High Voltage Forum
General electronics => Electronic Circuits => Topic started by: Phoenix on July 31, 2018, 05:37:45 PM

Hello :)
I would like to calculate the maximum frequency i can drive an IGBTBrick within its thermal limitation. I am using SKM200GB128D Bricks.
I am calculating the losses for 180A Hardswitching and a frequency of 20kHz. I need to find out the turn on/off energy first using the datasheet.
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And here is my question: When reading the energy of the chart, do i need to use the 180A of current or the change of current (dI/dt)? The change of current would only be around 22.6A/µs high for 180A at 20kHz, which would result in much lower turn on/off energies.
Greetings,
Phoenix

It is your peak current, that is how I calculated it for softswitching here: http://kaizerpowerelectronics.dk/teslacoils/drsstcdesignguide/igbts/
I guess you can use my example all the way through, just ignore the reduction factors for resonant switching that I use :)

Thank you for your reply :)
I have already followed your guide for the calculations but i am stuck at that point. In this application i am only switching an inductive load, which results in a triangular waveform. The IGBT's always switch at the peaks of this waveform (180A). There is no resonance circuit, so the IGBT's always switch at full current. Because of that, i think i have to read the chart at 180A of current. But if i read the chart at the operating current, i can't keep up with the manufacturers claim of 220A at 20kHz with a junction temperature of 150°C and a case temperature of 80°C. Here are my calculations:
As you see i am only able to switch at a maximum frequency of 8.462kHz but according to the datasheet the bricks should be able to switch 20kHz at 220A.
Is there something wrong with my calculations?
Edit: I just tried something new and i think i have found the problem: A square wave has a RMSFactor of 1, but a triangular wave only has a factor of 0,577. The maximum current rating in the datasheet is for DC, so there are no switching losses included. If i put in the numbers for 127A (220*0,577) into the equations, the result is 23,462 kHz and it should work for my inverter. Could this result be correct?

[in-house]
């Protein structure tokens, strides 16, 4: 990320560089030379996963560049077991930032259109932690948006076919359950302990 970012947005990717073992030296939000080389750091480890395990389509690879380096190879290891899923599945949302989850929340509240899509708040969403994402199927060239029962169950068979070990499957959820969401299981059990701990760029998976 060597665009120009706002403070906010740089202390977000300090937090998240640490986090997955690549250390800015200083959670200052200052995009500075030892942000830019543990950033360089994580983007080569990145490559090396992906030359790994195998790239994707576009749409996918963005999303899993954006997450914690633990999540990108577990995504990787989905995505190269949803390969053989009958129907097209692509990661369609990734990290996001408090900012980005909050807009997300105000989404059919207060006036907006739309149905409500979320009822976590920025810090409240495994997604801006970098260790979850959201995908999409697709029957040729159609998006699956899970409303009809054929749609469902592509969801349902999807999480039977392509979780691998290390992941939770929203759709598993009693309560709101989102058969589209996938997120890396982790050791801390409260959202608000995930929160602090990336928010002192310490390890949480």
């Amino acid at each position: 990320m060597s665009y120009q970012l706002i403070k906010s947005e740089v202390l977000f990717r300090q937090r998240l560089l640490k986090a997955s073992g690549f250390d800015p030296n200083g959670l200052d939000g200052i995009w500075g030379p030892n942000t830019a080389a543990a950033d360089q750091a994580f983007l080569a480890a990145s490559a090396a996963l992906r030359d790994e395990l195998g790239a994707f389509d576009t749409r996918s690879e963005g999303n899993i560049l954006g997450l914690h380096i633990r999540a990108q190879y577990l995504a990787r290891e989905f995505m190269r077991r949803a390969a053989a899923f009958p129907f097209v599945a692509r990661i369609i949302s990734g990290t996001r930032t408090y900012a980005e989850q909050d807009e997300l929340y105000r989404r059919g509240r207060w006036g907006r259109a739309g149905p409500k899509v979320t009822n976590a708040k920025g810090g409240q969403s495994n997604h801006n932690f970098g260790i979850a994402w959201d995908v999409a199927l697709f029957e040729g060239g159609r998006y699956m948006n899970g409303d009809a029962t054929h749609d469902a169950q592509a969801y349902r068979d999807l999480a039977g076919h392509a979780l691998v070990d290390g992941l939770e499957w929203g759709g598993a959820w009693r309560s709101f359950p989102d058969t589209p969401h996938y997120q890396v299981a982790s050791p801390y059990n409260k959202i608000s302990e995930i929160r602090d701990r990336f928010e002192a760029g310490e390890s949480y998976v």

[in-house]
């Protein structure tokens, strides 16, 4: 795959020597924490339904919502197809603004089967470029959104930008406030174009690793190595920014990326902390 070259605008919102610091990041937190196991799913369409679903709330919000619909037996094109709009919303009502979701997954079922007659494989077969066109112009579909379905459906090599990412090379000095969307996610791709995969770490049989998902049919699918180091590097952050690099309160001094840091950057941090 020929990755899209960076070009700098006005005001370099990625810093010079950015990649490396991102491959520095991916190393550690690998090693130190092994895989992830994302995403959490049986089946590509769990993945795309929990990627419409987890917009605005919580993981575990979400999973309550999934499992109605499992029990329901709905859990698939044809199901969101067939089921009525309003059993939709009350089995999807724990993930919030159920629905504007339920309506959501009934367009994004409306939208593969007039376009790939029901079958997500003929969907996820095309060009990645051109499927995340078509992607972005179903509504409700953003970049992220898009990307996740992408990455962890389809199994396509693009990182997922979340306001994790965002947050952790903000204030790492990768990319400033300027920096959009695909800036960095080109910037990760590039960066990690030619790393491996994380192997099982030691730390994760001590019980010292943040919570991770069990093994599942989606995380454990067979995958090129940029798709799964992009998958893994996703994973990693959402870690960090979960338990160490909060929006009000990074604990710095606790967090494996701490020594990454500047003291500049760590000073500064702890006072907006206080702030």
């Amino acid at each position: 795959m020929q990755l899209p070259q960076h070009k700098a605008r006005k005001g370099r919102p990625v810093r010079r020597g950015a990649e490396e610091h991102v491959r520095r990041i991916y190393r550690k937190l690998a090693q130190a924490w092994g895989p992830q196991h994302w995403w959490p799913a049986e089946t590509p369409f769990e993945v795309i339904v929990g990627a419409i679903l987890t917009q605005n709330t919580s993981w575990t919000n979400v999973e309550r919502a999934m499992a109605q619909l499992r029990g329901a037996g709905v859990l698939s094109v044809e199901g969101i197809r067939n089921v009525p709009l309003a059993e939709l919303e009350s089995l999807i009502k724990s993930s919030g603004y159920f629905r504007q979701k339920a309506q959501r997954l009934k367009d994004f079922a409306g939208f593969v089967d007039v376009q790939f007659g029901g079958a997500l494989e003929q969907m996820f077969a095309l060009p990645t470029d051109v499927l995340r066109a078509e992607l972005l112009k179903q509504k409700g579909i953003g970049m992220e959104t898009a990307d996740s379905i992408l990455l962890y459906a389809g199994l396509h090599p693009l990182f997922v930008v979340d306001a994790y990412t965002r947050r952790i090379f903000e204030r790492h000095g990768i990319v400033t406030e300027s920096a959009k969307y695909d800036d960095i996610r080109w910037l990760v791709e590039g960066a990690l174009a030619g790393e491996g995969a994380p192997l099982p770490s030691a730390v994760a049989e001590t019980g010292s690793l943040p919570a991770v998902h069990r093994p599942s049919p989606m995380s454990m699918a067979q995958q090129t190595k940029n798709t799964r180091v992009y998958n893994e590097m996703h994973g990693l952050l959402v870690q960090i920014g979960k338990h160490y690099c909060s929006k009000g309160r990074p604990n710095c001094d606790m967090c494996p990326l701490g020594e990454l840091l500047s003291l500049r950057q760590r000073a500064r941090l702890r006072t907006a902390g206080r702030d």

Greetings,
Phoenix

I was just about to mention that, just like I had to reduce for softswitching short pulses, as hardswitching is seen as a square wave, a triangle waveform would also have to use a reduction factor, but you already figured that out :)

I have now used the reduction factor for my 180A which gives me about 104A RMS. I used the RMS value for the CE Voltage and in the calculation for the conduction losses. But i have not used it for the turn on/off energy, because the IGBT still has to switch the 180A peak.
According to my calculations, if the junction has a temperature of 125°C and the Case has a temperature of 50°C, i can run my Inverter up to 20,6kHz. I also converted the equation to tell me the temperature difference between junction and case, at 20kHz the difference would be 73°C. I could now use a circuit which cuts of the supply voltage to the inverter using a relay, when the case temperature reachs 57°C, so the junction would never get hotter than 130°C :D
Greetings,
Phoenix

Just a thought, wouldnt average value instead of RMS be more accurate?
The loss is the integral of the current*voltage across the switching device during the switching event.

I only used the RMS Value for the calculation of the conduction losses during the ONState.
For the losses during the switching event, i used the full 180A, because the IGBT's switch at the current maximum.

Conduction losses for an IGBT should probably be done with the average (mean) current rather than RMS  they behave more like a diode than a resistor in forward conduction. RMS is appropriate for MOSFETs though, and it probably won't make a lot of difference anyway.